say map { "[@\$_] " } @result;
}
say " ";
}
``````

This script displays the following output:

``````\$ perl ./rearrange-groups.pl
(1 2 3 5 1 2 7 6 3) (3)
[1 2 3] [1 2 3] [5 6 7]

(1 2 3) (2)
-1

(1 2 3) (3)
[1 2 3]

(1 2 4 3 5 3) (3)
[1 2 3] [3 4 5]

(1 5 2 6 4 7) (3)
-1

(1 5 2 6 4 7) (2)
[1 2] [4 5] [6 7]
``````

## Wrapping up

The next week Perl Weekly Challenge will start soon. If you want to participate in this challenge, please check https://perlweeklychallenge.org/ and make sure you answer the challenge before 23:59 BST (British summer time) on April 23, 2023. And, please, also spread the word about the Perl Weekly Challenge if you can.

## Perl Weekly Challenge 212: Jumping Letters

These are some answers to the Week 212 of the Perl Weekly Challenge organized by Mohammad S. Anwar.

Spoiler Alert: This weekly challenge deadline is due in a few days from now (on April 16, 2023 at 23:59). This blog post offers some solutions to this challenge. Please don’t read on if you intend to complete the challenge on your own.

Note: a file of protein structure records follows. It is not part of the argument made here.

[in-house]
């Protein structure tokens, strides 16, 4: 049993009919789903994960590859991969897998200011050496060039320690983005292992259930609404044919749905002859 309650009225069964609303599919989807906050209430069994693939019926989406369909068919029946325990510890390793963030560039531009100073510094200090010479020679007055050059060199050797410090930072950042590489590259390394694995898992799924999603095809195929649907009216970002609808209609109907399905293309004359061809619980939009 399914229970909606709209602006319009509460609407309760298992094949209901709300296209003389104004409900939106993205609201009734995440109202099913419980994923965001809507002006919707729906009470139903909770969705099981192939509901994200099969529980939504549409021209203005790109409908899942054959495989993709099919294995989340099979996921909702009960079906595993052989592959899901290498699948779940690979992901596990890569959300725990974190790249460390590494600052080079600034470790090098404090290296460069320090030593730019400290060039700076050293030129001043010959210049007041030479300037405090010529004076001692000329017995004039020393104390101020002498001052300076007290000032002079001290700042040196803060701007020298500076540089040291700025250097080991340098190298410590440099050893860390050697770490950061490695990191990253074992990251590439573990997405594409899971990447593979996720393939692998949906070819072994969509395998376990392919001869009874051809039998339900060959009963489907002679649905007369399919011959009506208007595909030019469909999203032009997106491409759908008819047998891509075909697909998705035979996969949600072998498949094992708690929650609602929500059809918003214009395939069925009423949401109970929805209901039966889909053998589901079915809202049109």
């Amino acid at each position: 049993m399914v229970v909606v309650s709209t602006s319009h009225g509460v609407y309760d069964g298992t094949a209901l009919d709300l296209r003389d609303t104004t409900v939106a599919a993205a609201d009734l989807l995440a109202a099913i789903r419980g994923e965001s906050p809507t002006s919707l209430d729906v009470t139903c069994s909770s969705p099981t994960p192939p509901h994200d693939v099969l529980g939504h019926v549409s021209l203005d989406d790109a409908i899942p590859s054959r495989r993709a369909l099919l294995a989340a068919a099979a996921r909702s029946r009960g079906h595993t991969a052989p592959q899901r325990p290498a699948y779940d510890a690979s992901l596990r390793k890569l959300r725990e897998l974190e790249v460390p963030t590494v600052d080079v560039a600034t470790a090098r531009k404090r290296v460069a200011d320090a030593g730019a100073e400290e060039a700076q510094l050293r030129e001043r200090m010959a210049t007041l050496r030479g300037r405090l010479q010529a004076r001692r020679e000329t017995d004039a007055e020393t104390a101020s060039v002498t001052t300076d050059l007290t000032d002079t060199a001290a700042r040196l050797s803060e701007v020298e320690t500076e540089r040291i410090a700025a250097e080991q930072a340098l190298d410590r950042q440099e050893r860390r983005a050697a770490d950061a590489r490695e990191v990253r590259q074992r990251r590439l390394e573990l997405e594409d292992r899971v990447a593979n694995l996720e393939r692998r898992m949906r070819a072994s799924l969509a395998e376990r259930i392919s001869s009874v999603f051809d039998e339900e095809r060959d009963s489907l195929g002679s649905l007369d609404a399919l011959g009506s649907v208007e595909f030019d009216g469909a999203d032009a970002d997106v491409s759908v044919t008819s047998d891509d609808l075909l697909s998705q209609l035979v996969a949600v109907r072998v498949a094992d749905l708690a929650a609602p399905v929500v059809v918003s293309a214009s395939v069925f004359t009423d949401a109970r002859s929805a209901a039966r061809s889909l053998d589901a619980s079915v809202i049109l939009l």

You are given a word having alphabetic characters only, and a list of positive integers of the same length.

Write a script to print the new word generated after jumping forward each letter in the given word by the integer in the list. The given list would have exactly the number as the total alphabets in the given word.

Example 1

``````Input: \$word = 'Perl' and @jump = (2,22,19,9)
Output: Raku

'P' jumps 2 place forward and becomes 'R'.
'e' jumps 22 place forward and becomes 'a'. (jump is cyclic, i.e. after 'z' you go back to 'a')
'r' jumps 19 place forward and becomes 'k'.
'l' jumps 9 place forward and becomes 'u'.
``````

Example 2

``````Input: \$word = 'Raku' and @jump = (24,4,7,17)
Output: 'Perl'
``````

### Jumping Letters in Raku